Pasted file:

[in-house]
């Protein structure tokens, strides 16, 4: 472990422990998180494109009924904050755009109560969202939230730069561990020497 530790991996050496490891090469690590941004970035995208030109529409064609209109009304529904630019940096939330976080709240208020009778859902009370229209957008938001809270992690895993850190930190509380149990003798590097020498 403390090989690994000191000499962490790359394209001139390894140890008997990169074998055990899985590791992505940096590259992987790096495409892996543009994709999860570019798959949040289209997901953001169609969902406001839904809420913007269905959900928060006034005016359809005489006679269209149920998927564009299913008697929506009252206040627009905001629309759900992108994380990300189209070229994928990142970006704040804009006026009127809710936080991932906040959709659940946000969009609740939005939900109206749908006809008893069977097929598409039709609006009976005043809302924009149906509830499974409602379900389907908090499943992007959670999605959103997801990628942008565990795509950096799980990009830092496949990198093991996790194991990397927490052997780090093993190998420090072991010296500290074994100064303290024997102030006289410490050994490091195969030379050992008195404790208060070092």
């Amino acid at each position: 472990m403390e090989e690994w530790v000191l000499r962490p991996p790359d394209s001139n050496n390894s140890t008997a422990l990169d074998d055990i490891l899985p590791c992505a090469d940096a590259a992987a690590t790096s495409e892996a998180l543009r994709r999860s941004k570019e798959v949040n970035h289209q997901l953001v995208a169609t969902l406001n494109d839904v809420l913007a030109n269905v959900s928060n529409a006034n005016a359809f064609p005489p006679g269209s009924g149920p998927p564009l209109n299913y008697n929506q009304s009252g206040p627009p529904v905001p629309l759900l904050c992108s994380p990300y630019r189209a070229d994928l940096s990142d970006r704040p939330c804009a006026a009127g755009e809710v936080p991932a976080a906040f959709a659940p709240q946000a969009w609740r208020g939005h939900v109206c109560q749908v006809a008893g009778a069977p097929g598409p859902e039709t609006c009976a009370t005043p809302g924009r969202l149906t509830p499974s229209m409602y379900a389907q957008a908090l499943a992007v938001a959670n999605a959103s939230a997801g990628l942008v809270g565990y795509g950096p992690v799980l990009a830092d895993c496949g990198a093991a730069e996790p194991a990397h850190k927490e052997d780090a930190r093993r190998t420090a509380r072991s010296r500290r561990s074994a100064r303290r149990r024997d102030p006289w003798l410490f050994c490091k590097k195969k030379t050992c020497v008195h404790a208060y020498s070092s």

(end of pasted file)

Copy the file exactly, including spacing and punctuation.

[in-house]
């Protein structure tokens, strides 16, 4: 472990422990998180494109009924904050755009109560969202939230730069561990020497 530790991996050496490891090469690590941004970035995208030109529409064609209109009304529904630019940096939330976080709240208020009778859902009370229209957008938001809270992690895993850190930190509380149990003798590097020498 403390090989690994000191000499962490790359394209001139390894140890008997990169074998055990899985590791992505940096590259992987790096495409892996543009994709999860570019798959949040289209997901953001169609969902406001839904809420913007269905959900928060006034005016359809005489006679269209149920998927564009299913008697929506009252206040627009905001629309759900992108994380990300189209070229994928990142970006704040804009006026009127809710936080991932906040959709659940946000969009609740939005939900109206749908006809008893069977097929598409039709609006009976005043809302924009149906509830499974409602379900389907908090499943992007959670999605959103997801990628942008565990795509950096799980990009830092496949990198093991996790194991990397927490052997780090093993190998420090072991010296500290074994100064303290024997102030006289410490050994490091195969030379050992008195404790208060070092």
């Amino acid at each position: 472990m403390e090989e690994w530790v000191l000499r962490p991996p790359d394209s001139n050496n390894s140890t008997a422990l990169d074998d055990i490891l899985p590791c992505a090469d940096a590259a992987a690590t790096s495409e892996a998180l543009r994709r999860s941004k570019e798959v949040n970035h289209q997901l953001v995208a169609t969902l406001n494109d839904v809420l913007a030109n269905v959900s928060n529409a006034n005016a359809f064609p005489p006679g269209s009924g149920p998927p564009l209109n299913y008697n929506q009304s009252g206040p627009p529904v905001p629309l759900l904050c992108s994380p990300y630019r189209a070229d994928l940096s990142d970006r704040p939330c804009a006026a009127g755009e809710v936080p991932a976080a906040f959709a659940p709240q946000a969009w609740r208020g939005h939900v109206c109560q749908v006809a008893g009778a069977p097929g598409p859902e039709t609006c009976a009370t005043p809302g924009r969202l149906t509830p499974s229209m409602y379900a389907q957008a908090l499943a992007v938001a959670n999605a959103s939230a997801g990628l942008v809270g565990y795509g950096p992690v799980l990009a830092d895993c496949g990198a093991a730069e996790p194991a990397h850190k927490e052997d780090a930190r093993r190998t420090a509380r072991s010296r500290r561990s074994a100064r303290r149990r024997d102030p006289w003798l410490f050994c490091k590097k195969k030379t050992c020497v008195h404790a208060y020498s070092s």